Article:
Free Men to Play!

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  2. Anonymous8:59 PM

    Earl,
    What I get from all of this, is that men are not trusted with children in the same way women are, at least in our culture.

    A more balanced view would be that some women cannot be trusted with children; and some men can.

    We are all human, some women fail as mothers...and some men succeed as fathers....and then there is the gray area in-between that the majority of our population falls into.

    We are not all bad...and we are not all good. Children can inspire our best and our worst...these are choices that we make consciously and unconsciously as parents.

    When men stand up, and define themselves...and do not allow women or society to define them...They will become more respected members of our culture...their opinions will matter more...and they will be trusted more with children.

    In my opinion, men have a perception problem...as leaders...as fathers...as someone who cares about others.

    That perception will only change one man at a time, as each man owns his power...steps into himself...shares his truth...and his fears.

    Then real men will model greatness to our culture...then real men will be trusted.

    Bright Blessings,
    LightBear

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  3. Brad D.7:47 AM

    I've been following what you are doing since I first heard of it over a year ago. THANKS!!! We need all the help we can get in this challenge and the things you are saying are all Right On!!!

    I have been working on hot rods and custom cars all my life and I remember how the older guys in the neighborhood would let me hang out with them and even let me get a tool for them!! It meant a world to me when I was 7 and 8 and vastly increased my knowledge of car stuff as I grew older, eventually learning more about cars than they knew!

    Now I make sure the neighbor kids know they are welcome to come and hangout while I am working and I have been able to forge many friendships that have carried on over the years - some a as many as 30 years and more!

    I try to get them involved in whatever I am working on, and then we often work on their bikes or whatever other projects they may have, and of course life issues come up frequently and we discuss "Right and Wrong" and why we pick up trash, or cross at the corner, or ???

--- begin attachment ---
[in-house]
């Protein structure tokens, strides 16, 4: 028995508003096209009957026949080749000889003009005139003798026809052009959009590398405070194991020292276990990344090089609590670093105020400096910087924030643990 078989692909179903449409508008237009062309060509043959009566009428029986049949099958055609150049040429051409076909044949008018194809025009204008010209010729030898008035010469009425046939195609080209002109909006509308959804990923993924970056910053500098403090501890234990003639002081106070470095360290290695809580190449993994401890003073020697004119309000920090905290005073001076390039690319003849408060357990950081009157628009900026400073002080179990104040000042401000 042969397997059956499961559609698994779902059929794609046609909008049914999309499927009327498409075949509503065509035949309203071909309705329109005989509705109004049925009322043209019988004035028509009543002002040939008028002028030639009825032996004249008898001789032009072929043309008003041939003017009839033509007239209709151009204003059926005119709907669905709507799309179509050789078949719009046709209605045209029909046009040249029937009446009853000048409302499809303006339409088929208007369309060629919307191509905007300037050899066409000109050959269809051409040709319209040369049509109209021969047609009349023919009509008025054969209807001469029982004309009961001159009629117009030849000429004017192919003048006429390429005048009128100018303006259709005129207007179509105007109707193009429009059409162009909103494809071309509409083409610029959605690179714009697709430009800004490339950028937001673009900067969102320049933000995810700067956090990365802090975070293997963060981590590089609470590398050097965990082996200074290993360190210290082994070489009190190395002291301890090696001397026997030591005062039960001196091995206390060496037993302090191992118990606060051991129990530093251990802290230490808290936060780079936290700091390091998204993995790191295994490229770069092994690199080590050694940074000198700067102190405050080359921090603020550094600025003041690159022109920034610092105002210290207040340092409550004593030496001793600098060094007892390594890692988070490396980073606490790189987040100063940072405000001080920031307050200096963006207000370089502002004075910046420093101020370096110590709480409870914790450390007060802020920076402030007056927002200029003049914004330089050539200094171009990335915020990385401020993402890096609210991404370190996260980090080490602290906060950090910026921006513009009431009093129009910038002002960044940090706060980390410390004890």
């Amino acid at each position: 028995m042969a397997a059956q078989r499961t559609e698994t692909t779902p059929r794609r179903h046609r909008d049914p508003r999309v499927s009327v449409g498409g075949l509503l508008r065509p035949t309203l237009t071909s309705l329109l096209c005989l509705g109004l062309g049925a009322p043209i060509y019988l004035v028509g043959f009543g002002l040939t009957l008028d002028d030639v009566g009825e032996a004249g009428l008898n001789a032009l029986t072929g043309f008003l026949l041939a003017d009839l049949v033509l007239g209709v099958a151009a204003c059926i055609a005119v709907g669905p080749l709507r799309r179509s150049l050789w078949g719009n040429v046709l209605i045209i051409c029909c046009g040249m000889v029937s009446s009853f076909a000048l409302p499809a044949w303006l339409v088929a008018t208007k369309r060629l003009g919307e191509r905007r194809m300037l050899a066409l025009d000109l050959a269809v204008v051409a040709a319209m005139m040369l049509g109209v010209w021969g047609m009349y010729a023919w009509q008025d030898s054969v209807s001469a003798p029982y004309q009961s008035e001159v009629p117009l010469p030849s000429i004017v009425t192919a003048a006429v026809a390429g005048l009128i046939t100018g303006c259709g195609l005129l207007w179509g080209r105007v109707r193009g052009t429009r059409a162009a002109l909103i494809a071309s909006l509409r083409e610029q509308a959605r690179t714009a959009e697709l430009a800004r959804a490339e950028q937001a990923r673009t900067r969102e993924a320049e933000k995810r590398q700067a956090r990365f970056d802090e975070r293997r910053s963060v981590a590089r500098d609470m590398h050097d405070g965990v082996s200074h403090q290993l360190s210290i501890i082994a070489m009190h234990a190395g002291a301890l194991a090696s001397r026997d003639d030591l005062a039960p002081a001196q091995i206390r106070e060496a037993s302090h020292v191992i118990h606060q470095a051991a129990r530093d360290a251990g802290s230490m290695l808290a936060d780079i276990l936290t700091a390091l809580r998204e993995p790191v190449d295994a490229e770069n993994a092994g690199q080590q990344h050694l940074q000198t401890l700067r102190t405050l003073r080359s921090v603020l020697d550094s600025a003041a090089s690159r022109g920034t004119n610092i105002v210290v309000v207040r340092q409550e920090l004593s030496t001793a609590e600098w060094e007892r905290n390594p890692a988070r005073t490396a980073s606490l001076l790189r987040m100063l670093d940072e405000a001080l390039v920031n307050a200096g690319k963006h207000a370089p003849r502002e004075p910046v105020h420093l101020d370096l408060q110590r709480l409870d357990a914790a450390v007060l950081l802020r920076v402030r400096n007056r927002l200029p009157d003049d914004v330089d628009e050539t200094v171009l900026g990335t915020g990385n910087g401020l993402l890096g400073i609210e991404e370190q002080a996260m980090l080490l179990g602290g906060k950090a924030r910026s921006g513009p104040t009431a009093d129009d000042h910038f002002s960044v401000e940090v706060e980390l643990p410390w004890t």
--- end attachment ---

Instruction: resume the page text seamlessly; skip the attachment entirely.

I also firmly believe that one of the reasons there are so many break-ins in neighborhoods is because kids think they are anonymous - nobody talks to them, so they believe nobody sees them - and, sadly, it;'s probably true. I make a point of greeting everyone I walk by, especially kids, regardless of where I am, and if possible, maybe comment on what they may be doing - if they are carrying a basketball, talking about hoops or etc.

    One man CAN make a difference - Jesus did!!!

    Thanks, Brad

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  4. Anonymous6:54 PM

    I think ppl forget that while most "predators" are men, most men are not predators.

    It's a frustrating paradox to be chastised for not being involved enough with one's children or hear ppl lament the lack of males in education and than to be presumed to be a predator only because of gender.

    This has happened to me on several occasions. I take precautions to keep myself safe from paranoid suspicion (I stay visible when around strange children, i.e.) but I don't let it keep from being involved. I have something to offer that kids need and who am I to deny them that.

    Bruce

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  5. I love these stories of men standing strong in their masculinity. It's good for young people and the world needs more of you.